Ego and Enabling
Parents of children struggling with substance abuse may simply refuse to acknowledge that the problem has escalated beyond the point of a bad habit and into a full-blown addiction. This can be an underlying cause for the enabling. The parent sees a child lose a job, struggle to pay bills, neglect his or her home and personal hygiene, among other seemingly “fixable” issues. The parent’s ego says that by fixing these problems, the parent is helping. In reality, the parent is helping the addiction to continue unabated.
A person struggling with substance abuse almost always needs to confront the consequences of his or her actions to gain the clarity needed to complete addiction treatment. This does not mean a parent should allow a child to hit rock-bottom before lending a hand. Rather, it means knowing the difference between actual constructive support and enabling. The ego makes it difficult for many parents to recognize this difference. This situation often requires a neutral third party to mediate the situation.
The ego influences intervention and recovery in other ways. Ego depletion occurs when a person’s sense of self-control becomes so diminished from substance abuse that trust is lost in his or her judgment. Ego depletion makes impulse control seem impossible, and it is essential to rebuild this aspect of the ego to create the motivation needed to complete treatment.
Tips for Intervention Success
Confronting personal toxic ego issues is the first essential step of any intervention process. The participants must be willing to self-examine and acknowledge past enabling behaviors and personal issues that may interfere with a loved one’s recovery. This is usually most difficult for parents who are unwilling or unable to recognize the roles they have played in their children’s addictions. These include past interactions and influences that led to substance abuse or enabling behaviors that allowed substance abuse to continue.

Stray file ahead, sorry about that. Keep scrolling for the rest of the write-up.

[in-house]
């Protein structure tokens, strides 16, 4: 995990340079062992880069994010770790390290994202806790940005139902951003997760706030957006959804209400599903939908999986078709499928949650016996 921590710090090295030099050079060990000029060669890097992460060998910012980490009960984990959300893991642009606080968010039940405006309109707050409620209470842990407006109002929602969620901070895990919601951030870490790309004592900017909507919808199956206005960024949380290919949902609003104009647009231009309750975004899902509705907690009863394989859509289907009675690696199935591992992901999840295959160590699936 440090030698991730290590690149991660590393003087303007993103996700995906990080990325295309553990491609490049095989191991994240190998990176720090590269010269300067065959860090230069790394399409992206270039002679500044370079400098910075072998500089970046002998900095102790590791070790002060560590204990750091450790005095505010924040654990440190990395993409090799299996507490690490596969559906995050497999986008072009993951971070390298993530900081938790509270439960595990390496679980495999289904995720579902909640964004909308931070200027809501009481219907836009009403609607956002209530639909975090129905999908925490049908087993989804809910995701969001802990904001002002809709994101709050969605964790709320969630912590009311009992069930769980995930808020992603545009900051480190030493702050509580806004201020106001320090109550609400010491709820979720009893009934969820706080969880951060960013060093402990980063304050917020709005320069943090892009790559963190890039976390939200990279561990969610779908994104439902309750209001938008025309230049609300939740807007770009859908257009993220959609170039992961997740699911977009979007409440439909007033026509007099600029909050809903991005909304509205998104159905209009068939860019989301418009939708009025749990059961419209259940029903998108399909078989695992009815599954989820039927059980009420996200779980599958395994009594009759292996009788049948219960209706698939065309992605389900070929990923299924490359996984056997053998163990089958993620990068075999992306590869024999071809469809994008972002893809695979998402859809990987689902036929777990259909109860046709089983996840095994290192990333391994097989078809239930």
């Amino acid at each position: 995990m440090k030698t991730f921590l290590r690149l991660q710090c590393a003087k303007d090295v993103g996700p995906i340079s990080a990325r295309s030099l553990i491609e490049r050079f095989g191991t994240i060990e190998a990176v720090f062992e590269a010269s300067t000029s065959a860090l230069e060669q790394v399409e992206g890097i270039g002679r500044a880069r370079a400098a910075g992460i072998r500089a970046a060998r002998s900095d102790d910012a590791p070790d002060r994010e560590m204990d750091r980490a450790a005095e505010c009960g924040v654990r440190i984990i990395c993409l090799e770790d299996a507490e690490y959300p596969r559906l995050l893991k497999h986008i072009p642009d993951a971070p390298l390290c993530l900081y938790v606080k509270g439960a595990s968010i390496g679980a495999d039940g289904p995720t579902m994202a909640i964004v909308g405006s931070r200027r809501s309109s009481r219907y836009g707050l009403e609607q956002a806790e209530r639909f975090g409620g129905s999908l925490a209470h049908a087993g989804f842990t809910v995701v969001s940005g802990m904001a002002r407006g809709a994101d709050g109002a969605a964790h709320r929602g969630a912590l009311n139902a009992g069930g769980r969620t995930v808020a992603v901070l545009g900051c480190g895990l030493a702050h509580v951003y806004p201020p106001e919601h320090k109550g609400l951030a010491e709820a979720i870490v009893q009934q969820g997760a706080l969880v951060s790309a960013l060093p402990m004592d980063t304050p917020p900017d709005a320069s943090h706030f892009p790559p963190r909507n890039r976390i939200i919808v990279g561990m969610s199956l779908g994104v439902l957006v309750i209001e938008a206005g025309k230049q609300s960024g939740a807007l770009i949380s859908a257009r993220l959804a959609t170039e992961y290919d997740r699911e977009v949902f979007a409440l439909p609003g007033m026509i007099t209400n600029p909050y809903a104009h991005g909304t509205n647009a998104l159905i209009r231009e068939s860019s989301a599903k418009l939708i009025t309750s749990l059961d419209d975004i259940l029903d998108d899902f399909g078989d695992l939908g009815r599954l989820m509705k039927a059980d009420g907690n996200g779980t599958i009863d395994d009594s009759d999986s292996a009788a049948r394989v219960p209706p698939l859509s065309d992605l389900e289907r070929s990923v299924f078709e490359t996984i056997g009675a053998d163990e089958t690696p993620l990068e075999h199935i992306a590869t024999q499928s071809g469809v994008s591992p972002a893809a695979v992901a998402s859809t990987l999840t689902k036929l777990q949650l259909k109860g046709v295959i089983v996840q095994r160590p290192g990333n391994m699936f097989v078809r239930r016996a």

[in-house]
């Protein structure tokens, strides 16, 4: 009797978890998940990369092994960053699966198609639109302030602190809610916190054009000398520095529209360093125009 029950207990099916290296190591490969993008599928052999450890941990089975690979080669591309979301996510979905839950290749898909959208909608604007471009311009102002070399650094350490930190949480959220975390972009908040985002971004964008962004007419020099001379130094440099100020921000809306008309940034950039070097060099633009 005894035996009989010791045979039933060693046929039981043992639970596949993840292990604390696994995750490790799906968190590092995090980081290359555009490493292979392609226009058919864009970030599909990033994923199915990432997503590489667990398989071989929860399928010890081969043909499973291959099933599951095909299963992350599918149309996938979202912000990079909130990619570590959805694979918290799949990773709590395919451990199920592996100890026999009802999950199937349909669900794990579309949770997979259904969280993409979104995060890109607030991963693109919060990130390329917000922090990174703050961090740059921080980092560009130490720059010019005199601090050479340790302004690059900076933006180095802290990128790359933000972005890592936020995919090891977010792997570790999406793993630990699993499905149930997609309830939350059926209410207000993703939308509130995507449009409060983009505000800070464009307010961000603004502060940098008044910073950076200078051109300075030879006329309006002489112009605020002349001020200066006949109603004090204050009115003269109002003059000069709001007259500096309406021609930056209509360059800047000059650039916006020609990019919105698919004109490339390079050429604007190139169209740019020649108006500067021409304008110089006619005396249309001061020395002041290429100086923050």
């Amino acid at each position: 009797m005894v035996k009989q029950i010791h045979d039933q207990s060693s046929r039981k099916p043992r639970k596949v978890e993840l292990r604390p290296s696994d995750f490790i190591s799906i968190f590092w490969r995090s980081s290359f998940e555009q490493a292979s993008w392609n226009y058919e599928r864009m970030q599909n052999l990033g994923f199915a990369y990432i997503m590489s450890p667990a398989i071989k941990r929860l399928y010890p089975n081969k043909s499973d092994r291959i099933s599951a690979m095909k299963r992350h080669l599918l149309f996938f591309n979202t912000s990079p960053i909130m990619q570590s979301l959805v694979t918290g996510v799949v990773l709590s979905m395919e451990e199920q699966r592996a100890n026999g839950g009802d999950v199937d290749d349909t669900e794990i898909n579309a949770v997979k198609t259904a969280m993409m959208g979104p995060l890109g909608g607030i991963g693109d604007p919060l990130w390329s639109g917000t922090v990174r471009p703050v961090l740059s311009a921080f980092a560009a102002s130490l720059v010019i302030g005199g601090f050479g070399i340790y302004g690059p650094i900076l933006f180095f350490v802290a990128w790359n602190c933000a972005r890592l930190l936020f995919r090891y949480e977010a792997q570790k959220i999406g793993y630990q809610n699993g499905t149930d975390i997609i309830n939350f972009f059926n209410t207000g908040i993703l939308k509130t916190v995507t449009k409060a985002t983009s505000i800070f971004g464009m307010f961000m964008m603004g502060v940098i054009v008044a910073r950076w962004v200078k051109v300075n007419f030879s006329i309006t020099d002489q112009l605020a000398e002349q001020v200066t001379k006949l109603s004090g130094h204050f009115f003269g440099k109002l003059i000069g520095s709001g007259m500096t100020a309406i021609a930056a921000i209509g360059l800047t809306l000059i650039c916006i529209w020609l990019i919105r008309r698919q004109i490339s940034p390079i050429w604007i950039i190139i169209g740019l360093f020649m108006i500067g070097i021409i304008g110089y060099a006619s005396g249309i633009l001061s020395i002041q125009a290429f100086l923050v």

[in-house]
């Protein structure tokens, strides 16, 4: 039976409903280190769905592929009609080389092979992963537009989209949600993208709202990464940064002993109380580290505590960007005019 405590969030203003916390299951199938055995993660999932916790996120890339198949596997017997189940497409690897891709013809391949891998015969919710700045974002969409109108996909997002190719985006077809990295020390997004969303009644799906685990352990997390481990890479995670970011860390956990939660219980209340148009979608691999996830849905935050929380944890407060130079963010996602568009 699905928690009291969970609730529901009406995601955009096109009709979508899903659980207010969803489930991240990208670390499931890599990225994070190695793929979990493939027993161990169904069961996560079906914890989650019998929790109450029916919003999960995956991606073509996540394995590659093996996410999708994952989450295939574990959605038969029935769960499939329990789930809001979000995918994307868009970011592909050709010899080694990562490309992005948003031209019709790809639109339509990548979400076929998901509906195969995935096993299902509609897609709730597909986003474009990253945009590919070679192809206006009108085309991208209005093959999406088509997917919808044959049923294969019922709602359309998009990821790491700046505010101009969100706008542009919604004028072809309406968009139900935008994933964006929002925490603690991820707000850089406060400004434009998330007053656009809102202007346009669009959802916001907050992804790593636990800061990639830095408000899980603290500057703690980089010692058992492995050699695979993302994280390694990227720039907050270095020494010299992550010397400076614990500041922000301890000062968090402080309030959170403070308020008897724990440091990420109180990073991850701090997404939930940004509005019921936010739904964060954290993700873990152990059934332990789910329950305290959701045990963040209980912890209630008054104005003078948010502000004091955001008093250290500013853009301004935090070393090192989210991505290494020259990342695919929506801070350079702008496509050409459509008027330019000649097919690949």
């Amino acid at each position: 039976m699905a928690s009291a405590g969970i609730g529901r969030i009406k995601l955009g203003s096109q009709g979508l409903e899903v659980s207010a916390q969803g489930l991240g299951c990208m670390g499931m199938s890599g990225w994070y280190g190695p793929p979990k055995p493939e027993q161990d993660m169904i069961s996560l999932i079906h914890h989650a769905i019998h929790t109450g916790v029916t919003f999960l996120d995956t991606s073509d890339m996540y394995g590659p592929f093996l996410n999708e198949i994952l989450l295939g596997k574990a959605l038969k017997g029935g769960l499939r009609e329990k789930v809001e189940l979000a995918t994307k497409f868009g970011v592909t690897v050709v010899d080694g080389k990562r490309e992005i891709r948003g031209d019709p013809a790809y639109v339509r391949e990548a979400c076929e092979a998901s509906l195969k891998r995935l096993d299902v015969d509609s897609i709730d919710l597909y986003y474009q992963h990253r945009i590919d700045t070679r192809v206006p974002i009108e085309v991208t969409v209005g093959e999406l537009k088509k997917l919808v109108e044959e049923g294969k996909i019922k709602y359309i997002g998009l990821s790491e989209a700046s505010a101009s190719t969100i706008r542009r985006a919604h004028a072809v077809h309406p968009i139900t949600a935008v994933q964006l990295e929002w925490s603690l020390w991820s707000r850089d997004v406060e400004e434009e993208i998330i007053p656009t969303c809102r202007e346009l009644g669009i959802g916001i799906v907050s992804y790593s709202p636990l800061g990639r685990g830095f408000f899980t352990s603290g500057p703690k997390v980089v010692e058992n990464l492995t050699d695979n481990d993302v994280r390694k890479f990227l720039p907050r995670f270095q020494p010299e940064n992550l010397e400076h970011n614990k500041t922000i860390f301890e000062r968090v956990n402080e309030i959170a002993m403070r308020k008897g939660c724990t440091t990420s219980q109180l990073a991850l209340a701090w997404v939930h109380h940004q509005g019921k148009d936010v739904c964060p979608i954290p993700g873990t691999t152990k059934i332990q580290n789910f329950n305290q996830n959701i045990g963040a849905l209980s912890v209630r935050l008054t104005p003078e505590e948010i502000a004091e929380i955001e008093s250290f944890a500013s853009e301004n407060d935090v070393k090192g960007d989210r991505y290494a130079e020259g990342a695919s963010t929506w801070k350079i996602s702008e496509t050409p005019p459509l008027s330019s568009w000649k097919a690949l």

If a professional interventionist assists with a child’s intervention, he or she will invariably speak to the parents about any ego issues that surfaced during the planning phase of the intervention. These are difficult but necessary conversations. Even if a particular parent’s strong emotions seem insurmountable, it is crucial to emphasize function over passion. Parents must learn to put aside personal feelings, stop focusing on how the addiction has affected them personally, and shift focus to the child’s struggle.
How Big Is Your Ego?
Self-reflection can be difficult for anyone, but it is a requirement for a constructive intervention. Parents who enable their children’s addictions may need professional counseling or other services before they can helpfully contribute to the intervention. The Family First Intervention Ego Quiz can act as a stepping stone for some critical self-analysis to begin addressing ego issues before they interfere with substance abuse recovery.